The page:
Captain Bob Soto: The Father of Diving

The late Captain Roberto “Bob” Mark Bodden Soto, often referred to as the Caribbean’s Father of Diving, is one of the most highly regarded pioneers of leisure diving in the Cayman Islands. During his long and full life, his love for diving and watersports was evident through his works as a seaman, ship captain and dive operator. He passed away on 31 March 2015 at the age of 88. He will be remembered for having single-handedly developed the dive industry in the Cayman Islands.

The ex-USS Kittiwake is Cayman’s newest dive attraction, sunk off the western side of Grand Cayman

As a teenager, Soto served as a corporal in the Home Guard during World War II and later became a hard-hat diver with the US Navy. It was during this time that his passion developed for diving, an industry that had yet to flourish around the world. When he returned to Grand Cayman in 1957, he recognised the opportunity and, despite receiving several off-hand comments about his dream, he opened Bob Soto’s Diving, becoming one of the island’s first dive masters. Soto relied on his navy training to teach others and fashioned backpacks made from plywood and lead weights from repurposed batteries.

At the time, the tourism market in the Cayman Islands was virtually nonexistent, with only a few hotels on Grand Cayman. Over the years, this thrilling new sport and the mysteries of the ocean attracted visitors to the Cayman Islands and Bob Soto’s Diving grew into a very successful business. Thanks to Soto’s efforts, scuba diving was a vital part of the islands’ tourism industry.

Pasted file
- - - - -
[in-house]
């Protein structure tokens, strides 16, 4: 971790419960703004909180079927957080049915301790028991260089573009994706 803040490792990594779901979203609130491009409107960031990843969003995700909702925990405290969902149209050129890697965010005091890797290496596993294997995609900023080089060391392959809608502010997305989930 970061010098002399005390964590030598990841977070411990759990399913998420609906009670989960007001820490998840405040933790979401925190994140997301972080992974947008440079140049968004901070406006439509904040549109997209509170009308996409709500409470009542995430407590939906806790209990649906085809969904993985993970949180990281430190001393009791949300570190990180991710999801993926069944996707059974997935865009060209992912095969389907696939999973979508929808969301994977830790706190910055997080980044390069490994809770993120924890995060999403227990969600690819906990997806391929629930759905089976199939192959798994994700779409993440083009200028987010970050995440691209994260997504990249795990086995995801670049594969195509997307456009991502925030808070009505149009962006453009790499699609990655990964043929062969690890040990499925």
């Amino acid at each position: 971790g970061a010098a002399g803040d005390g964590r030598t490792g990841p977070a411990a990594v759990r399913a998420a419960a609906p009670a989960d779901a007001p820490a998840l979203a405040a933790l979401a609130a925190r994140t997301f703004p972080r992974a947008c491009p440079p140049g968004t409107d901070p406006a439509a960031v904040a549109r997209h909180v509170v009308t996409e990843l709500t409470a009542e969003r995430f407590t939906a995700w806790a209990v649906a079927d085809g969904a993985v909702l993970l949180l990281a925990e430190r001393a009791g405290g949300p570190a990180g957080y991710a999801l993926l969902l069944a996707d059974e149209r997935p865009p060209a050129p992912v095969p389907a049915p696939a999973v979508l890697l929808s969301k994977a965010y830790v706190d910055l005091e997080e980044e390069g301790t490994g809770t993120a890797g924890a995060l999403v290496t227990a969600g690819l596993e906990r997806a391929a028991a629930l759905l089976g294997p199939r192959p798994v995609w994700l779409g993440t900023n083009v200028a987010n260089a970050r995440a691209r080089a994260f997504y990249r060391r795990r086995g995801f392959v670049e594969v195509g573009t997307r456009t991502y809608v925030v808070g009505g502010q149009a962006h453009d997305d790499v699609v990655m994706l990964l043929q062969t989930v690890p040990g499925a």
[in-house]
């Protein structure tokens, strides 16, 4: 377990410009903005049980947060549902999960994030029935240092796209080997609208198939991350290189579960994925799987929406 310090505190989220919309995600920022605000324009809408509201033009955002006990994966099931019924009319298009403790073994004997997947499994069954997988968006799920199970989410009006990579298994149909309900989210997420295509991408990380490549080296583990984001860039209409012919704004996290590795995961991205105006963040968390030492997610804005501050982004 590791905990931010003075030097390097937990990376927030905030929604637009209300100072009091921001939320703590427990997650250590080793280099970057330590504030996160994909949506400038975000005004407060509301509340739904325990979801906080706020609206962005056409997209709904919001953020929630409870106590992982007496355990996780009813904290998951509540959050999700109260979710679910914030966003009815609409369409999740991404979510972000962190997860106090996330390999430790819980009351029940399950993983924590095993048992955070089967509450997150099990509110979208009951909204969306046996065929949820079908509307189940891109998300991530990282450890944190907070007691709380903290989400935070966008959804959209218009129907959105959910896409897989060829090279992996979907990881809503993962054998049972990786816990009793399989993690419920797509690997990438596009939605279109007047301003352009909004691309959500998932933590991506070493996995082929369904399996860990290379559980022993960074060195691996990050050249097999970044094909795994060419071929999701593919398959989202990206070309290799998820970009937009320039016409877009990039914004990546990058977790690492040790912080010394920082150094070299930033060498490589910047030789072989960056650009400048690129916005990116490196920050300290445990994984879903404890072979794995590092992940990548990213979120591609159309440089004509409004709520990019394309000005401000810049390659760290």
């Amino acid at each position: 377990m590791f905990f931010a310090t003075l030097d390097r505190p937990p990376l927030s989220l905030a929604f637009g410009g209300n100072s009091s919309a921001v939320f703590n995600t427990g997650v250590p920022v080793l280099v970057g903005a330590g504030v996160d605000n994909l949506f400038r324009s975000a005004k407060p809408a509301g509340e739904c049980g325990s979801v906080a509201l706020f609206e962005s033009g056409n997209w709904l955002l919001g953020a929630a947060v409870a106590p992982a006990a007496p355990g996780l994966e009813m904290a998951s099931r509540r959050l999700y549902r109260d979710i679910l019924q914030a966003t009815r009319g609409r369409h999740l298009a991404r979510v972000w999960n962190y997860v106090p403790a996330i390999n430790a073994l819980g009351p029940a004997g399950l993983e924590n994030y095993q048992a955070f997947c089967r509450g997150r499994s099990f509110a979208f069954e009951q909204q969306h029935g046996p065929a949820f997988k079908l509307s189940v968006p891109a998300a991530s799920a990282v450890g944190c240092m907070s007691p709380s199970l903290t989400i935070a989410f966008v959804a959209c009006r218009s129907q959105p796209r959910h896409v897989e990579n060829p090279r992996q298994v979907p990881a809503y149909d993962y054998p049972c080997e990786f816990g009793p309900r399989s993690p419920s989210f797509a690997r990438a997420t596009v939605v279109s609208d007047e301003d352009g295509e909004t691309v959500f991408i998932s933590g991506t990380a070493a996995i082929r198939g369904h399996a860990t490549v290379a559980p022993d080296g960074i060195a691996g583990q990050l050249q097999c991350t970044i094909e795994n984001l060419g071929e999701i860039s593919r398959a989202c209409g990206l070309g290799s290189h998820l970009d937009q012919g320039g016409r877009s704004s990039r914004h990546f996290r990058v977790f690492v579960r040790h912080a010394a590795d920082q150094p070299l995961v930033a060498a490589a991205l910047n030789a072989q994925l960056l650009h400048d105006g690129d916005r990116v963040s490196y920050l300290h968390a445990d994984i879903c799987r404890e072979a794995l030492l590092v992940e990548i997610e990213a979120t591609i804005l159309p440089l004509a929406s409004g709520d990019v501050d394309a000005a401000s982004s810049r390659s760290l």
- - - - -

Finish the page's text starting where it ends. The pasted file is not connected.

In 2000, Soto was publicly recognised for his contributions to the growth of recreational scuba diving in the Cayman Islands at the inaugural International Scuba Diving Hall of Fame. In 2004, the devastating Hurricane Ivan blew through Grand Cayman and destroyed Bob Soto’s Diving. The hurricane debris eventually cleared and the islanders banded together to rebuild the community, but the doors of Bob Soto’s Diving never opened again. It was a great loss to the dive community, but not nearly as profound as losing Captain Bob Soto himself. He will always be fondly remembered among the community for his vision and devotion.

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Published: Visit Cayman Islands, 2016

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